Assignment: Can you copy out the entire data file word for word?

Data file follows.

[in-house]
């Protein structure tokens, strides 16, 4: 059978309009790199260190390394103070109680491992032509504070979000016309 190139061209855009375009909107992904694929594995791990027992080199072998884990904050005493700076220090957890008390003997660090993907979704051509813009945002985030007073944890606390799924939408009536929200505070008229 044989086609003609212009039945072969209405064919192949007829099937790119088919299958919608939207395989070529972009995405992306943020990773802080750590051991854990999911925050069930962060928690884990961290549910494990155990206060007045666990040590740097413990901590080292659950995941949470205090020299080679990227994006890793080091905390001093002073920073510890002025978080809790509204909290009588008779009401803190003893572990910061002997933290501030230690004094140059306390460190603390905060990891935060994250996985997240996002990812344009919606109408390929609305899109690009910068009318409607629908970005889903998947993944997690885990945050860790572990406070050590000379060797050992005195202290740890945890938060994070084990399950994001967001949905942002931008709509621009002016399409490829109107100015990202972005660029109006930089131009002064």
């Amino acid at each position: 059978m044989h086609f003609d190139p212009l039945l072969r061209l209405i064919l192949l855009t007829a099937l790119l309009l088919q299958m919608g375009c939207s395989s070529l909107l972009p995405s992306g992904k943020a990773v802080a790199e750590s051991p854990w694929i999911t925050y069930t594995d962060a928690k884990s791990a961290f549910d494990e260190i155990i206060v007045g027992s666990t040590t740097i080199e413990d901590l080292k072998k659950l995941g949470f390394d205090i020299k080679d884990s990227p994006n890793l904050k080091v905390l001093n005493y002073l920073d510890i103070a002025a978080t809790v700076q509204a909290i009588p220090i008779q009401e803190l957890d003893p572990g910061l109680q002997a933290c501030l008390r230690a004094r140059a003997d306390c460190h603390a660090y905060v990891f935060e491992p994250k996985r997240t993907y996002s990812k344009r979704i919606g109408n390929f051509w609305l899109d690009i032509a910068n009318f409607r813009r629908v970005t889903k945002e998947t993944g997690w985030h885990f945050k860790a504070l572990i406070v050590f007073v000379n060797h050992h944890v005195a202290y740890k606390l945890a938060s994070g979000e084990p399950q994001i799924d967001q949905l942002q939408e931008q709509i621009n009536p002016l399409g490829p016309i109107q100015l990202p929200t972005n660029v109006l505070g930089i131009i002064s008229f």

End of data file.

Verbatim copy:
[in-house]
């Protein structure tokens, strides 16, 4: 059978309009790199260190390394103070109680491992032509504070979000016309 190139061209855009375009909107992904694929594995791990027992080199072998884990904050005493700076220090957890008390003997660090993907979704051509813009945002985030007073944890606390799924939408009536929200505070008229 044989086609003609212009039945072969209405064919192949007829099937790119088919299958919608939207395989070529972009995405992306943020990773802080750590051991854990999911925050069930962060928690884990961290549910494990155990206060007045666990040590740097413990901590080292659950995941949470205090020299080679990227994006890793080091905390001093002073920073510890002025978080809790509204909290009588008779009401803190003893572990910061002997933290501030230690004094140059306390460190603390905060990891935060994250996985997240996002990812344009919606109408390929609305899109690009910068009318409607629908970005889903998947993944997690885990945050860790572990406070050590000379060797050992005195202290740890945890938060994070084990399950994001967001949905942002931008709509621009002016399409490829109107100015990202972005660029109006930089131009002064």
């Amino acid at each position: 059978m044989h086609f003609d190139p212009l039945l072969r061209l209405i064919l192949l855009t007829a099937l790119l309009l088919q299958m919608g375009c939207s395989s070529l909107l972009p995405s992306g992904k943020a990773v802080a790199e750590s051991p854990w694929i999911t925050y069930t594995d962060a928690k884990s791990a961290f549910d494990e260190i155990i206060v007045g027992s666990t040590t740097i080199e413990d901590l080292k072998k659950l995941g949470f390394d205090i020299k080679d884990s990227p994006n890793l904050k080091v905390l001093n005493y002073l920073d510890i103070a002025a978080t809790v700076q509204a909290i009588p220090i008779q009401e803190l957890d003893p572990g910061l109680q002997a933290c501030l008390r230690a004094r140059a003997d306390c460190h603390a660090y905060v990891f935060e491992p994250k996985r997240t993907y996002s990812k344009r979704i919606g109408n390929f051509w609305l899109d690009i032509a910068n009318f409607r813009r629908v970005t889903k945002e998947t993944g997690w985030h885990f945050k860790a504070l572990i406070v050590f007073v000379n060797h050992h944890v005195a202290y740890k606390l945890a938060s994070g979000e084990p399950q994001i799924d967001q949905l942002q939408e931008q709509i621009n009536p002016l399409g490829p016309i109107q100015l990202p929200t972005n660029v109006l505070g930089i131009i002064s008229f």